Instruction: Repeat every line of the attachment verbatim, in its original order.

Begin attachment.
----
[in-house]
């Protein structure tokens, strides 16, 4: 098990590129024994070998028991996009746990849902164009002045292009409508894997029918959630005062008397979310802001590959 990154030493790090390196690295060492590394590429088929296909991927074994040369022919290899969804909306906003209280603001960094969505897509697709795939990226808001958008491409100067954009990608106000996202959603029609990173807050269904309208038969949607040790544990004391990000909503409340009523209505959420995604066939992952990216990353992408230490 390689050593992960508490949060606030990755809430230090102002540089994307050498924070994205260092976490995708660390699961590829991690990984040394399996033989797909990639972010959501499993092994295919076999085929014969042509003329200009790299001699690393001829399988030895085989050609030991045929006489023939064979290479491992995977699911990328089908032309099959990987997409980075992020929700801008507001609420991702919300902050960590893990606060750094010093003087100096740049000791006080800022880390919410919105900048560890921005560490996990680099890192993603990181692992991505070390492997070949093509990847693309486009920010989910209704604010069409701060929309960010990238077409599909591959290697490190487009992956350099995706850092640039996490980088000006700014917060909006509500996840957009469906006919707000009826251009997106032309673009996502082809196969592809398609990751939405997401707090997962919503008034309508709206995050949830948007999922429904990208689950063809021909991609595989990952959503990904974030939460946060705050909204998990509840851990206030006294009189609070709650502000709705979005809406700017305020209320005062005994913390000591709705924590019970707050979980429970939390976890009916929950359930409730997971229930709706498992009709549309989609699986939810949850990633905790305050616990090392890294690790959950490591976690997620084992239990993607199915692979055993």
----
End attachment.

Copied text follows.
[in-house]
């Protein structure tokens, strides 16, 4: 098990590129024994070998028991996009746990849902164009002045292009409508894997029918959630005062008397979310802001590959 990154030493790090390196690295060492590394590429088929296909991927074994040369022919290899969804909306906003209280603001960094969505897509697709795939990226808001958008491409100067954009990608106000996202959603029609990173807050269904309208038969949607040790544990004391990000909503409340009523209505959420995604066939992952990216990353992408230490 390689050593992960508490949060606030990755809430230090102002540089994307050498924070994205260092976490995708660390699961590829991690990984040394399996033989797909990639972010959501499993092994295919076999085929014969042509003329200009790299001699690393001829399988030895085989050609030991045929006489023939064979290479491992995977699911990328089908032309099959990987997409980075992020929700801008507001609420991702919300902050960590893990606060750094010093003087100096740049000791006080800022880390919410919105900048560890921005560490996990680099890192993603990181692992991505070390492997070949093509990847693309486009920010989910209704604010069409701060929309960010990238077409599909591959290697490190487009992956350099995706850092640039996490980088000006700014917060909006509500996840957009469906006919707000009826251009997106032309673009996502082809196969592809398609990751939405997401707090997962919503008034309508709206995050949830948007999922429904990208689950063809021909991609595989990952959503990904974030939460946060705050909204998990509840851990206030006294009189609070709650502000709705979005809406700017305020209320005062005994913390000591709705924590019970707050979980429970939390976890009916929950359930409730997971229930709706498992009709549309989609699986939810949850990633905790305050616990090392890294690790959950490591976690997620084992239990993607199915692979055993």